Photos submitted by Fargo-Moorhead Choral Artists
Michael Culloton has been the artistic director and conductor of the Fargo-Moorhead Choral Artists (FMCA) for six years. His job is to audition the singers, lead rehearsals and conduct the public performances. Let him tell you more about what an experience with the FMCA looks like.
Saturday, April 28 at 7:30 pm
Sunday, April 29 at 2:00 pm
Very few musicians have made as large of an impression in the American music scene of the 20th Century as did Leonard Bernstein. The Choral Artists will celebrate the centennial of his birth with a concert featuring his Chichester Psalms and Choruses from The Lark, the latter of which will feature a local actress playing the role of Joan of Ark. They’ll also present music from his landmark musical West Side Story, his opera Candide and other gems from this American icon.
Gethsemane Episcopal Cathedral
3600 25th St. S, Fargo
How did the FMCA come to be?
Michael Culloton: The choir was founded in 1980 as a very small chamber ensemble called the Fargo-Moorhead Chamber Chorale and they focused on early music, such as madrigals. In the last six years, we’ve grown the ensemble to approximately 60 singers and changed our name to the Fargo-Moorhead Choral Artists.
What all does the FMCA offer throughout the year?
MC: The Choral Artists present a number of concert weekends throughout the year with a wide variety of music that we are comfortable singing. In fact, last year we presented a program that included music by Johannes Brahms and Dolly Parton. We also present an annual gala benefit called “A Singing Valentine” and we participate in the Fargo Parks/Minnesota Public Radio Classical Music Festival at Rheault Farm. For the last two years, we’ve presented a free family holiday concert at the downtown Fargo Public Library and we’ll continue to do this as it is an enjoyable and rewarding event for us.
How do you choose the shows you produce during your seasons?
MC: I select the music for our concerts with our singers in mind and our potential audience. We are lucky to sing in a community that enjoys a variety of musical styles.
In what ways can people get involved — on stage or off?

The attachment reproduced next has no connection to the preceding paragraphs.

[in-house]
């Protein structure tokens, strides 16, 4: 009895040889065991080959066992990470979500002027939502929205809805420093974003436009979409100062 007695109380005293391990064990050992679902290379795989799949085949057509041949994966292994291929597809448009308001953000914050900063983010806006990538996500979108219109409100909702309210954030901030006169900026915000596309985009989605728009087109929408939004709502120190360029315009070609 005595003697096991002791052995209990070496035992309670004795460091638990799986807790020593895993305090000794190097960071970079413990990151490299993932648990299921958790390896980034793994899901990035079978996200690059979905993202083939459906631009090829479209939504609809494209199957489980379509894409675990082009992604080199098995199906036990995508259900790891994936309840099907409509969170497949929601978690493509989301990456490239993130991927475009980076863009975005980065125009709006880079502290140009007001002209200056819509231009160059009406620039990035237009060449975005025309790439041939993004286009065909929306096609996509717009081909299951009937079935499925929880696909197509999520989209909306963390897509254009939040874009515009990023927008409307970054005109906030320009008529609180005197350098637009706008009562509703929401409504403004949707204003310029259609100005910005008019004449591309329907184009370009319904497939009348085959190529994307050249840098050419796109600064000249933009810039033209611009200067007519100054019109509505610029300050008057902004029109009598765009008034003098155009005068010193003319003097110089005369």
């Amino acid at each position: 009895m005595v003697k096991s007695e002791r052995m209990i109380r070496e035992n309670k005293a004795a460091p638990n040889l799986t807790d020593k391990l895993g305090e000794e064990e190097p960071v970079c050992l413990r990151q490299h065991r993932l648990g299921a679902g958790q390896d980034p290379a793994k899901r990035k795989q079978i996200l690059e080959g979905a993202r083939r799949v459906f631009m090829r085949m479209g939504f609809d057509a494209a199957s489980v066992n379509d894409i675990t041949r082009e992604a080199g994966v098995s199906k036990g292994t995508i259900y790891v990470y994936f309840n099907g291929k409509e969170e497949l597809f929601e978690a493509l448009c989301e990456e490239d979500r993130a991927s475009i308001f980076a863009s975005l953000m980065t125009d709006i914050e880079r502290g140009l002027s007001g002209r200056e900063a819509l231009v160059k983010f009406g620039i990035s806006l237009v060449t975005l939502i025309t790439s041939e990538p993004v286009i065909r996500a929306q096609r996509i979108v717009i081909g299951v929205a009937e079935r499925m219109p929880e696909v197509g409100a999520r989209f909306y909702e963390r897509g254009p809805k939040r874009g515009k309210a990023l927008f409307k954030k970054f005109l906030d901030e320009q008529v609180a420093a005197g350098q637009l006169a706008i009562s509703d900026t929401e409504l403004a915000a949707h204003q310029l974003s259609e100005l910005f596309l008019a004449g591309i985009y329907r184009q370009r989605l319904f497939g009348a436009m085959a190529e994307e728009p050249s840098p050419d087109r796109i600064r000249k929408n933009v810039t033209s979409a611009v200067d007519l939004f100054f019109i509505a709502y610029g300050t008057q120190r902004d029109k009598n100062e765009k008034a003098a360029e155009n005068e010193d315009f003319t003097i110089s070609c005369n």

MC: We love meeting singers who want to participate in a choir that unapologetically works hard to achieve musical excellence. Auditions take place each spring for the upcoming season and can be scheduled by emailing me at firstname.lastname@example.org. Auditions are competitive, and experience singing at the collegiate level is almost a requirement since the quality of the singers who walk through the door is so high. We are also looking for community members who want to serve on our board and provide guidance and oversight for the organization. And lastly, we are always pleased to sing for large audiences, so we invite everybody to come and hear us.
How do live entertainment options affect a community and the culture?
MC: Choirs are particularly special because the instrument is the human voice. We all own our instrument already, and chances are pretty good that at some point in the concert or season, we will ask you to sing along with us. Communities are enriched by arts organizations that can remind us or educate us about cultures from around the world, and we do that on a regular basis. Our first concert this season featured music from 15 countries in eight different languages and our audiences enjoyed the musical journey a great deal.
What about FMCA specifically adds to the culture of Fargo-Moorhead? What’s unique about it?
MC: We have a lot of great collegiate choirs in our community, so we need to have a choir that allows the singers who graduate and stay in the region to keep fostering their love for the art form. Our musical expectations are high, but I think that the concerts we sing can really impact our audience and make them feel something. We offer our audience the chance to unplug and enjoy humans making choral music together.